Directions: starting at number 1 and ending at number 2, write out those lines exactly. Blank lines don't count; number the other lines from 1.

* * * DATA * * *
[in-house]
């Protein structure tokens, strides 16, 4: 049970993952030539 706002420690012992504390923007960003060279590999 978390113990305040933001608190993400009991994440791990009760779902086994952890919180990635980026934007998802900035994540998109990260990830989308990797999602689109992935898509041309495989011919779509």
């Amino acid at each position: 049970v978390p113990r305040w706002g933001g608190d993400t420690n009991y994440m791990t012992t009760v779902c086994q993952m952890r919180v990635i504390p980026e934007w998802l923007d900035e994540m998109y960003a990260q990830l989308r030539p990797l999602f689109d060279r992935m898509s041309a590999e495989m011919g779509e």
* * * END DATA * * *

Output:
[in-house]
């Protein structure tokens, strides 16, 4: 049970993952030539 706002420690012992504390923007960003060279590999 978390113990305040933001608190993400009991994440791990009760779902086994952890919180990635980026934007998802900035994540998109990260990830989308990797999602689109992935898509041309495989011919779509």